The Courts will rely on the following factors listed in Florida Statute 61.08 when determining and considering an alimony award:

(a) The standard of living established during the marriage.

(b) The duration of the marriage.

(c) The age and the physical and emotional condition of each party.

(d) The financial resources of each party, including the nonmarital and the marital assets and liabilities distributed to each.

(e) The earning capacities, educational levels, vocational skills, and employability of the parties and, when applicable, the time necessary for either party to acquire sufficient education or training to enable such party to find appropriate employment.

(f) The contribution of each party to the marriage, including, but not limited to, services rendered in homemaking, childcare, education, and career building of the other party.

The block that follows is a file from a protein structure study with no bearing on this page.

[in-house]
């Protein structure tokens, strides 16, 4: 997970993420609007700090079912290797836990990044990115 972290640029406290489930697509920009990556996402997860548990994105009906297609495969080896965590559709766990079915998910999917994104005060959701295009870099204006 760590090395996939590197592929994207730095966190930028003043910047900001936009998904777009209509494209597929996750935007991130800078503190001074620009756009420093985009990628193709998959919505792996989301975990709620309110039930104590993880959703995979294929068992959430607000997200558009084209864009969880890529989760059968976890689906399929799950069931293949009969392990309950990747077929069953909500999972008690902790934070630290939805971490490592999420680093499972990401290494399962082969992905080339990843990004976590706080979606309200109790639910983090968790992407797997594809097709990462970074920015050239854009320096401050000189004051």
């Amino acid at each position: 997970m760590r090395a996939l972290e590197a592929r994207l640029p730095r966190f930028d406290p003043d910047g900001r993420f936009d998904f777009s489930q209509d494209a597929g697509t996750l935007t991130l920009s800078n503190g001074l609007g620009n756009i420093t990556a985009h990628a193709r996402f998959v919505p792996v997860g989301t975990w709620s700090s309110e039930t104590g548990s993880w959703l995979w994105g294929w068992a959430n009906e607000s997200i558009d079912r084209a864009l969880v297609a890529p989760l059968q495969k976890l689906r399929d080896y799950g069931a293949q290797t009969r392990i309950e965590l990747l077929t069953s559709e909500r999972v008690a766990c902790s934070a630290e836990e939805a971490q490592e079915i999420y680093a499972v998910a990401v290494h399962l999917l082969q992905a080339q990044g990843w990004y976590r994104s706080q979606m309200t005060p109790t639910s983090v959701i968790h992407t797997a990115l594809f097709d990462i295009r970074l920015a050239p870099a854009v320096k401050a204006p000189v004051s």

(g) The responsibilities each party will have with regard to any minor children they have in common.

(h) The tax treatment and consequences to both parties of any alimony award, including the designation of all or a portion of the payment as a nontaxable, nondeductible payment.

(i) All sources of income available to either party, including income available to either party through investments of any asset held by that party.

(j) Any other factor necessary to do equity and justice between the parties.

Types of Alimony